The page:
PeopleSoft warns workers of Oracle ‘disruption’

By : |January 16, 2004 0

SAN FRANCISCO: As part of its $7.3 billion hostile takeover bid, Oracle Corp. may make proposals for PeopleSoft’s annual meeting that could disrupt PeopleSoft’s business, PeopleSoft Inc.’s chief financial officer warned employees in an e-mail on Friday.

“In the coming weeks, Oracle may nominate their own slate of board candidates and propose other actions for our annual meeting,” PeopleSoft Chief Financial Officer Kevin Parker wrote in an e-mail that was filed with the U.S. Securities and Exchange Commission.

“In our view, this would be consistent with their continuing efforts to disrupt our business and damage PeopleSoft,” he wrote. “We are confident that both our stockholders and customers will maintain their strong support of PeopleSoft.”

The internal e-mail marked a continuation of the acrimonious battle that the two companies have waged since Oracle launched its hostile takeover bid for PeopleSoft last year.

A spokeswoman for Oracle, based in Redwood Shores, California, declined to comment specifically on the PeopleSoft e-mail.

“We remain committed to completing this acquisition and hope for success,” she said.

A spokesman for Pleasanton, California-based PeopleSoft said it was common for PeopleSoft executives to send company-wide e-mails to communicate with employees.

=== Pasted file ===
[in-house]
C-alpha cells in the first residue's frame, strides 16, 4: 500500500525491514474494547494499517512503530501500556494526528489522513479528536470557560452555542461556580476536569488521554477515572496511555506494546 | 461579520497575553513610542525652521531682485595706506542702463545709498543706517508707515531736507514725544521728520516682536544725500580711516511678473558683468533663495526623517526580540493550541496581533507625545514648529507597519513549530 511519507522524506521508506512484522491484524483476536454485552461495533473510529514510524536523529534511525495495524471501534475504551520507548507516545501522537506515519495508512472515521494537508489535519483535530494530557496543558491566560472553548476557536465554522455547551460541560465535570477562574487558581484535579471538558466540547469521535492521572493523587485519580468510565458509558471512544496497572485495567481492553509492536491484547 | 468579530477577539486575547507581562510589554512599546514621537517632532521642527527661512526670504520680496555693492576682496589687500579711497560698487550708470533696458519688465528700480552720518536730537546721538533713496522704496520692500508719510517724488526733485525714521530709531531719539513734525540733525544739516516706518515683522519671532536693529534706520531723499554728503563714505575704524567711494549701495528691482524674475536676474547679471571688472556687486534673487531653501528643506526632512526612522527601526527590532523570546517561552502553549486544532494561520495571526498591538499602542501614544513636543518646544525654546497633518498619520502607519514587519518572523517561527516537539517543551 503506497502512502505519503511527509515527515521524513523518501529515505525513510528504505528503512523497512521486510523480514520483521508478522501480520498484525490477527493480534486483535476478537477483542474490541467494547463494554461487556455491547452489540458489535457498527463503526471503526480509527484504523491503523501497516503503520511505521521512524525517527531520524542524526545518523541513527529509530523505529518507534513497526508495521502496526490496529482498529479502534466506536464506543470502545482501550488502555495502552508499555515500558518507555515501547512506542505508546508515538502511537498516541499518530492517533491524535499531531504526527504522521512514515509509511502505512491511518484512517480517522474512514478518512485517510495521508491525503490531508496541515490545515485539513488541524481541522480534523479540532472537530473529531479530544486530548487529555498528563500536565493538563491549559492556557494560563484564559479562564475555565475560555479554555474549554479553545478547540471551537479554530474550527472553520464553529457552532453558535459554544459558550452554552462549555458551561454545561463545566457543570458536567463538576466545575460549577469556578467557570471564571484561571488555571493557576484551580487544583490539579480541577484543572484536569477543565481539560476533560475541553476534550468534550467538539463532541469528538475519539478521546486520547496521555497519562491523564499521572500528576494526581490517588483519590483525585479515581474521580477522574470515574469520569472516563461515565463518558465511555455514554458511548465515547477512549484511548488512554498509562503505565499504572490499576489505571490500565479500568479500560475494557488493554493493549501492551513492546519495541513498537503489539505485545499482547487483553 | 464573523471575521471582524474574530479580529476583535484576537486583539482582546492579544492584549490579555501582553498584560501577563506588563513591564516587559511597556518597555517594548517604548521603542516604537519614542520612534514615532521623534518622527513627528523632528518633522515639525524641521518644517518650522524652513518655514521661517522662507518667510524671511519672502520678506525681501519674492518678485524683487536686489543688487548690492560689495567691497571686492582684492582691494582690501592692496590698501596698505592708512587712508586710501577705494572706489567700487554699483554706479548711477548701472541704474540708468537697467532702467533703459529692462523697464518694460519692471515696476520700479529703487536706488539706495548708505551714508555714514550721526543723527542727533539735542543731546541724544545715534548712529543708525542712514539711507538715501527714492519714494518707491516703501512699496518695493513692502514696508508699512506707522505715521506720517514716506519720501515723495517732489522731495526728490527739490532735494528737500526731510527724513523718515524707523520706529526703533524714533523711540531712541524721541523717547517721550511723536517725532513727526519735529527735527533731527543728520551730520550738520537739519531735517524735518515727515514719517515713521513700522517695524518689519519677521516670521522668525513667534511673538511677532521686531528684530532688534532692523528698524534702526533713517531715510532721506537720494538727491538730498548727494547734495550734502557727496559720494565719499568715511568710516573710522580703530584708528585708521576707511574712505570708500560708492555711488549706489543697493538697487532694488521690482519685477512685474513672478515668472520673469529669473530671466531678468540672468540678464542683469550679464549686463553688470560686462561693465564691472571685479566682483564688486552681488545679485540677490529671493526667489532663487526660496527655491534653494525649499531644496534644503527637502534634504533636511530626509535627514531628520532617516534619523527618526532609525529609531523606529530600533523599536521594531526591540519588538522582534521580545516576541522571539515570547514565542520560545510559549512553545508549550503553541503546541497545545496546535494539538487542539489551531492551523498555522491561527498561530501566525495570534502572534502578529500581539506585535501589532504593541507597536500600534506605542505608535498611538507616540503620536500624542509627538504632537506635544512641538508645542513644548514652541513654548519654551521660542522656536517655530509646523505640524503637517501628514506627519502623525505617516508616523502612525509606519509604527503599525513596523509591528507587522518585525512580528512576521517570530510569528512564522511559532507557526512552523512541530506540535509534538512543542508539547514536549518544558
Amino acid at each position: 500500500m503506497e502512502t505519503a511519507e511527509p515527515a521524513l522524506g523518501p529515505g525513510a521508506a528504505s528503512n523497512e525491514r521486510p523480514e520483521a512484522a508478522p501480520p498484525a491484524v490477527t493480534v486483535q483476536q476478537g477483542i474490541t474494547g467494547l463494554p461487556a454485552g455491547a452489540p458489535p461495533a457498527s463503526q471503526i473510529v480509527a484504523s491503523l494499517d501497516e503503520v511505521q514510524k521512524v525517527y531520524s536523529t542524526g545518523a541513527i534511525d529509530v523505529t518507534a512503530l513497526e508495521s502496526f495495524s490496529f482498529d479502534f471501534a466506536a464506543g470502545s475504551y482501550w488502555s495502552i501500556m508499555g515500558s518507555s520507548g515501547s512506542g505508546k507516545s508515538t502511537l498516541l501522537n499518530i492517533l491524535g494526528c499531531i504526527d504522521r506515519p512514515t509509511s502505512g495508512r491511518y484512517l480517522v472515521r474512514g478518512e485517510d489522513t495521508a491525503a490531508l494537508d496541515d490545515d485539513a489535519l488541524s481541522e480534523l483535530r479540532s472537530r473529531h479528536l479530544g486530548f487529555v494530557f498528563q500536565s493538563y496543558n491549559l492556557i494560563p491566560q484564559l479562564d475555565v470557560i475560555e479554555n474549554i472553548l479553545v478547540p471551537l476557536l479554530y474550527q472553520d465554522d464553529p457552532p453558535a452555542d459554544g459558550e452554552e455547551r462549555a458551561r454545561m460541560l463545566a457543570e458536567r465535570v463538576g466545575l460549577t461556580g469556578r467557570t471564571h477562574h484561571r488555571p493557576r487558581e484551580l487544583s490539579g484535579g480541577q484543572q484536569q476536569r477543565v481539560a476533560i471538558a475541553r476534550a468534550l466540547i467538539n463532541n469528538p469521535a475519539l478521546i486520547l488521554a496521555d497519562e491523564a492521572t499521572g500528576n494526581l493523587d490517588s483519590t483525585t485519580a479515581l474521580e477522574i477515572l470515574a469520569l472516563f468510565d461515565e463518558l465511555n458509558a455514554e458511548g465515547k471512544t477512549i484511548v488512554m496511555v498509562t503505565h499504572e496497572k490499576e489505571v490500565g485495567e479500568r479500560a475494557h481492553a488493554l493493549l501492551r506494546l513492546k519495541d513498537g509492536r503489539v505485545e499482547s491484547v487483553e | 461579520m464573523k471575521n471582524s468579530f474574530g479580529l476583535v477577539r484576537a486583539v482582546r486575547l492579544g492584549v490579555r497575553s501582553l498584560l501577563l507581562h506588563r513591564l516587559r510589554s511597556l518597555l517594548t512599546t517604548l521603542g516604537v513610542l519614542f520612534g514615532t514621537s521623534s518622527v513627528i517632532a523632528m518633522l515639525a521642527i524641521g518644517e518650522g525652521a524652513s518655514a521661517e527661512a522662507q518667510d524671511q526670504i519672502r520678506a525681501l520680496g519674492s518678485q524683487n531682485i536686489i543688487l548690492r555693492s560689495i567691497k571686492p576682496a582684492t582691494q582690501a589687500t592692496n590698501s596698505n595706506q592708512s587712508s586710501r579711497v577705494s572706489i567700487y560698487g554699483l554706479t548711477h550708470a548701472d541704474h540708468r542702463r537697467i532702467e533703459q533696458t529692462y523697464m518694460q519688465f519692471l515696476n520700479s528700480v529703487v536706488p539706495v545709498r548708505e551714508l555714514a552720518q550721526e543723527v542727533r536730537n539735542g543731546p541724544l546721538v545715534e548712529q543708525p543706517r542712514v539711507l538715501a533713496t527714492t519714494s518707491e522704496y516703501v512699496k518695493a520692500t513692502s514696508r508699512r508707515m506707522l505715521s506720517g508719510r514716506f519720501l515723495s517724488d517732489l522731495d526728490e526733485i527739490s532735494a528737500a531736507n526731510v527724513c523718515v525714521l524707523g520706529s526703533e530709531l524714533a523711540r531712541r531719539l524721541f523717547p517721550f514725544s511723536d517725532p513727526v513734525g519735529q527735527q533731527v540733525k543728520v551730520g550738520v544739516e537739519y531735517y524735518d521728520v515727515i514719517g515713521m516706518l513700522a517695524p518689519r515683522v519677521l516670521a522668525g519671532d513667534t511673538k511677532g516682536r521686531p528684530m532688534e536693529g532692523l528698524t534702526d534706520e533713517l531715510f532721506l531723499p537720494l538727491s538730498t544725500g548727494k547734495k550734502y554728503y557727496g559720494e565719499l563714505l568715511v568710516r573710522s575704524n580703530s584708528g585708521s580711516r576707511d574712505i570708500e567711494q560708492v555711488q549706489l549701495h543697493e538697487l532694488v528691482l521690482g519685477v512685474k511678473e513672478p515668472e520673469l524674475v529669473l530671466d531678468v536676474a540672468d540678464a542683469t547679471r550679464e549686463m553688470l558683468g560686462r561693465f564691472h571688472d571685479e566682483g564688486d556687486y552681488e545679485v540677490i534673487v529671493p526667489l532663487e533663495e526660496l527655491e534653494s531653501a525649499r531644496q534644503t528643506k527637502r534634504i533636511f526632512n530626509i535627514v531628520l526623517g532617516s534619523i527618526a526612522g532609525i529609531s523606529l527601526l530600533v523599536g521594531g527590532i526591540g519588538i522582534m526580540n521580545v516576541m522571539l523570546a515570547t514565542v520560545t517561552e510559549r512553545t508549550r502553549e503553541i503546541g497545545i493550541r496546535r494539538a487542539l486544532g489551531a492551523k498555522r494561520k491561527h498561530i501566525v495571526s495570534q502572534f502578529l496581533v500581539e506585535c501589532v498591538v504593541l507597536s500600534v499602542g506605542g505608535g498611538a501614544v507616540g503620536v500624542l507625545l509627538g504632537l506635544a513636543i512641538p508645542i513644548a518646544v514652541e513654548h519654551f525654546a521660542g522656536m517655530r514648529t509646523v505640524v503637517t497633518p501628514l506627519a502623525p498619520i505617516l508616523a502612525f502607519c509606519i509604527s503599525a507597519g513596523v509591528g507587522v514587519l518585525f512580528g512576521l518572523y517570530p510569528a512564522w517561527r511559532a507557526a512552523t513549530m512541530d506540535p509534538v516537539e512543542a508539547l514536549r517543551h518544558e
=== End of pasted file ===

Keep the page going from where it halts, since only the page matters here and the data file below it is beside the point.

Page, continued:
“We expect a proxy battle,” said spokesman Steve Swasey. “We just wanted to let our employees know this is expected and tell them ‘don’t get distracted.'”

Patrick Walravens, an analyst at JMP Securities, said the e-mail showed that PeopleSoft is concerned that Oracle’s takeover tactics will raise questions in the minds of customers about the longevity of PeopleSoft’s solutions.

“Customers are hesitant to invest in solutions that might be going away – so PeopleSoft’s job is to convince customers that it is here to stay,” he wrote in an e-mail.

Oracle announced last November that it planned to propose names of candidates for PeopleSoft’s board of directors.

Regulatory officials in the United States and at the European Commission are looking into the anti-trust implications of the proposed takeover.

No date has yet been set for PeopleSoft’s annual meeting, which was held in May last year, Swasey said.

© Reuters

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